Now that your radio is playing everything that it is picking up, you want to increase the volume until you can clearly hear the background static.
This will give you enough sound to work with so that you set your squelch correctly in the next step.
You just want a level that is comfortable to listen to while you perform the rest of the adjustments.
Step 3: Increase Squelch
Now that you have background static giving you an indication of your radio’s volume, you can increase the squelch. Turn it up until you reach a point where the static only just disappears.
At this point, the radio is rejecting signals that are below the strength of the background static. Theoretically, any voice broadcasts will be more powerful, so they will break through the squelch threshold.
Pro Tip: Turn the squelch down a bit, and check you have the correct point multiple times to make sure you have it right.
Step 4: Final Volume Adjustment
Now that you know your squelch is set correctly, you need to increase the volume again to ensure you actually hear voice broadcasts through the speaker.
You don’t want to go too loud, but you want to make sure you’ll be able to hear every transmission loud and clear.
Remember, you may have been adjusting your VHF with your ear close to the speaker, so you will almost certainly need to increase the volume considerably.
For example, if you are on a sailing boat with the radio in the cabin, you still want to be able to hear it from the cockpit. Likewise, on a large ship, you want to hear the radio from across the wheelhouse.
Turn The Squelch Down In A Distress Situation
Although this entire article discusses squelch setting it correctly, if you hear someone broadcasting a distress message, you should ignore everything I have just said and make sure your squelch is turned down.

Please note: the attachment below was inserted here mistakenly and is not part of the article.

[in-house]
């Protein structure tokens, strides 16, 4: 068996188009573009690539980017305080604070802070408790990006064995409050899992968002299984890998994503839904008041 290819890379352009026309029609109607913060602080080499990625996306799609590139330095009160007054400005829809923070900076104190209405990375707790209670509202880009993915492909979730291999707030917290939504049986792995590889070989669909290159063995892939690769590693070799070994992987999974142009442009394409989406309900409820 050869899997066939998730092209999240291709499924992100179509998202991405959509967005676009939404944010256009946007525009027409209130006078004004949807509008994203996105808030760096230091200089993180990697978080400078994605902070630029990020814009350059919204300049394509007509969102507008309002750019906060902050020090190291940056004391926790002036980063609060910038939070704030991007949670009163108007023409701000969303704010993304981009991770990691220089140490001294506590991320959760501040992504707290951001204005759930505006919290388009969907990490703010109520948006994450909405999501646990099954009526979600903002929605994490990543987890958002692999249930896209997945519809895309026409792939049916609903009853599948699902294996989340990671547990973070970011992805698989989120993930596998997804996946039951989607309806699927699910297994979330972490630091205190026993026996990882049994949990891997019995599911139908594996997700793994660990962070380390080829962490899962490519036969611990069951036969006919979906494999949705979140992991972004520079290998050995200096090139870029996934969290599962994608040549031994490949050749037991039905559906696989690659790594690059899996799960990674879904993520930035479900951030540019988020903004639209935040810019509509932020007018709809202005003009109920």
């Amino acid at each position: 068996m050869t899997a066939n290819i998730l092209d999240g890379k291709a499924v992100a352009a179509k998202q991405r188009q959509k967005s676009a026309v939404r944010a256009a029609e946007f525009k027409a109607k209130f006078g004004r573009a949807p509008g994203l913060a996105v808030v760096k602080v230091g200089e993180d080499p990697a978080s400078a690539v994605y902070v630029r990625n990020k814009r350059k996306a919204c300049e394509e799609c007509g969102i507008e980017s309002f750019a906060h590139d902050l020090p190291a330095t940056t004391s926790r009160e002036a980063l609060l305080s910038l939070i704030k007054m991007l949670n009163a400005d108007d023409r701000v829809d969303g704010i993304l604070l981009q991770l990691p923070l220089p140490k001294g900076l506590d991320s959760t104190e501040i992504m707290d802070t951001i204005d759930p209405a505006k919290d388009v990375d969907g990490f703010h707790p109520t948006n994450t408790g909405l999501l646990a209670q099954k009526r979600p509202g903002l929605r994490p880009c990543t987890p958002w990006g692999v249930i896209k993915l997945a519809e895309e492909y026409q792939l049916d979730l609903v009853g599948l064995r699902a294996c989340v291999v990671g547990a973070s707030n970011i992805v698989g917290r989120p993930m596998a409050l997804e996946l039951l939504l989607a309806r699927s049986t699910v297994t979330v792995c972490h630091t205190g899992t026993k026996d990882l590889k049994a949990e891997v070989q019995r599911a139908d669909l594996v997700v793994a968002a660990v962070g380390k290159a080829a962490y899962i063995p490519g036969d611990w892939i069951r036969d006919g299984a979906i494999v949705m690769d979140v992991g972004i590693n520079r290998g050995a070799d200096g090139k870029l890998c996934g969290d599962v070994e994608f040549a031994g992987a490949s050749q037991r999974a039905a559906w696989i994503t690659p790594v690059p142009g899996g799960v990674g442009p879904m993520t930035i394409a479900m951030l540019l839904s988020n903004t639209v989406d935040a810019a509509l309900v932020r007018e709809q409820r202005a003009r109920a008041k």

This is because you want to hear every broadcast that is made, even if you find it uncomfortable listening to the continuous hiss from your radio.
In a distress situation, the casualty may only have a weak handheld radio that might barely be discernable above the background noise. You don’t want your VHF rejecting it just because it is weak.
For example, you might see some flares and not realise someone is calling on VHF because your squelch is rejecting their call.
By turning down your squelch, whenever any signal comes through, no matter how weak, it will come through your speaker. As your VHF is now sensitive enough to play static, it will also be sensitive enough to pick up the weakest broadcasts.
Once the distress is over, however, you can readjust your squelch to make it comfortable again.
How Does Squelch Work?
The squelch control is just a noise gate that acts to reject weak signals. You set a threshold, and signals below that threshold are suppressed.
With marine VHF, the idea is that it suppresses the background noise. Background noise is normally a relatively weak signal compared to another VHF transmission. The squelch control just tells the radio to remain muted until a signal of sufficient strength is received.